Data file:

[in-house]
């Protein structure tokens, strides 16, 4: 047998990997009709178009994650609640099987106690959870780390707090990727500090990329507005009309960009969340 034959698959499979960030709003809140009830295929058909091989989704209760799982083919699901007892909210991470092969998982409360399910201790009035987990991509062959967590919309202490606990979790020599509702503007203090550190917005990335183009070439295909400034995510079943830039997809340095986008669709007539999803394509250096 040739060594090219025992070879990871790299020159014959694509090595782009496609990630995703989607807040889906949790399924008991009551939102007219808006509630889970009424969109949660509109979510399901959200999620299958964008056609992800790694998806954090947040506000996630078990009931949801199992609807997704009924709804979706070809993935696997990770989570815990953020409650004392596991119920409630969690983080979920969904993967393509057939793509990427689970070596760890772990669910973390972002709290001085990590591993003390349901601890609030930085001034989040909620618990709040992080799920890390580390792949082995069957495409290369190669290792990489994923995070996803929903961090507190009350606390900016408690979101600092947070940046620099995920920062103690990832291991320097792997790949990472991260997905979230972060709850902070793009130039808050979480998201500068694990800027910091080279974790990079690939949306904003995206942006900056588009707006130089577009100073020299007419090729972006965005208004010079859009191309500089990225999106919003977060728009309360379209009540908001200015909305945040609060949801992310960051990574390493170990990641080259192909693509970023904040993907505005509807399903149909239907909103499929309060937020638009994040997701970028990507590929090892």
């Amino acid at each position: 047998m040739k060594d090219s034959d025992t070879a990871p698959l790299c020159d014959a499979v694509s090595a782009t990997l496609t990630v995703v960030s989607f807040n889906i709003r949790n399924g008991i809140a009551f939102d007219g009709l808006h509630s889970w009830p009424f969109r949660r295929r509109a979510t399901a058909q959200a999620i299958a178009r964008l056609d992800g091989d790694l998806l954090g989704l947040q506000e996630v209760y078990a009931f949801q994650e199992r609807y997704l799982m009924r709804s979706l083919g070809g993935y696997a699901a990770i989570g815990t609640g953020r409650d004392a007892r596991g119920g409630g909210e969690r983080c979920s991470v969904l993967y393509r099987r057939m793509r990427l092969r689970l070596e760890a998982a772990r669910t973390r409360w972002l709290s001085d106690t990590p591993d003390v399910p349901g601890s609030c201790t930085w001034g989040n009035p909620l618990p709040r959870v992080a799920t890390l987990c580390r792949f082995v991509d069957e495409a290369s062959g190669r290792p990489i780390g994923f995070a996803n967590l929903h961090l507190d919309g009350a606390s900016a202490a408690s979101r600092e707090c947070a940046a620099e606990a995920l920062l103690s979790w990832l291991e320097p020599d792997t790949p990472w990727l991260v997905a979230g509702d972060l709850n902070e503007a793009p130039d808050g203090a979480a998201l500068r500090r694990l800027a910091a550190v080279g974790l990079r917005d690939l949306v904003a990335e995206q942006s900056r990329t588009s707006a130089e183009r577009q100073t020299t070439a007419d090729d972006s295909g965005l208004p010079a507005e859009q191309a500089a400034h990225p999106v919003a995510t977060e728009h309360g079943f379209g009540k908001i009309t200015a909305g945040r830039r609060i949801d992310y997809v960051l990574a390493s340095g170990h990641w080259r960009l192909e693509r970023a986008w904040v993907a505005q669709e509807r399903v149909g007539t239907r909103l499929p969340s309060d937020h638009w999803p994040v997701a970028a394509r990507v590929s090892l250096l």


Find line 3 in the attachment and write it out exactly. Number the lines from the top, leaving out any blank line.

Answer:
């Amino acid at each position: 047998m040739k060594d090219s034959d025992t070879a990871p698959l790299c020159d014959a499979v694509s090595a782009t990997l496609t990630v995703v960030s989607f807040n889906i709003r949790n399924g008991i809140a009551f939102d007219g009709l808006h509630s889970w009830p009424f969109r949660r295929r509109a979510t399901a058909q959200a999620i299958a178009r964008l056609d992800g091989d790694l998806l954090g989704l947040q506000e996630v209760y078990a009931f949801q994650e199992r609807y997704l799982m009924r709804s979706l083919g070809g993935y696997a699901a990770i989570g815990t609640g953020r409650d004392a007892r596991g119920g409630g909210e969690r983080c979920s991470v969904l993967y393509r099987r057939m793509r990427l092969r689970l070596e760890a998982a772990r669910t973390r409360w972002l709290s001085d106690t990590p591993d003390v399910p349901g601890s609030c201790t930085w001034g989040n009035p909620l618990p709040r959870v992080a799920t890390l987990c580390r792949f082995v991509d069957e495409a290369s062959g190669r290792p990489i780390g994923f995070a996803n967590l929903h961090l507190d919309g009350a606390s900016a202490a408690s979101r600092e707090c947070a940046a620099e606990a995920l920062l103690s979790w990832l291991e320097p020599d792997t790949p990472w990727l991260v997905a979230g509702d972060l709850n902070e503007a793009p130039d808050g203090a979480a998201l500068r500090r694990l800027a910091a550190v080279g974790l990079r917005d690939l949306v904003a990335e995206q942006s900056r990329t588009s707006a130089e183009r577009q100073t020299t070439a007419d090729d972006s295909g965005l208004p010079a507005e859009q191309a500089a400034h990225p999106v919003a995510t977060e728009h309360g079943f379209g009540k908001i009309t200015a909305g945040r830039r609060i949801d992310y997809v960051l990574a390493s340095g170990h990641w080259r960009l192909e693509r970023a986008w904040v993907a505005q669709e509807r399903v149909g007539t239907r909103l499929p969340s309060d937020h638009w999803p994040v997701a970028a394509r990507v590929s090892l250096l």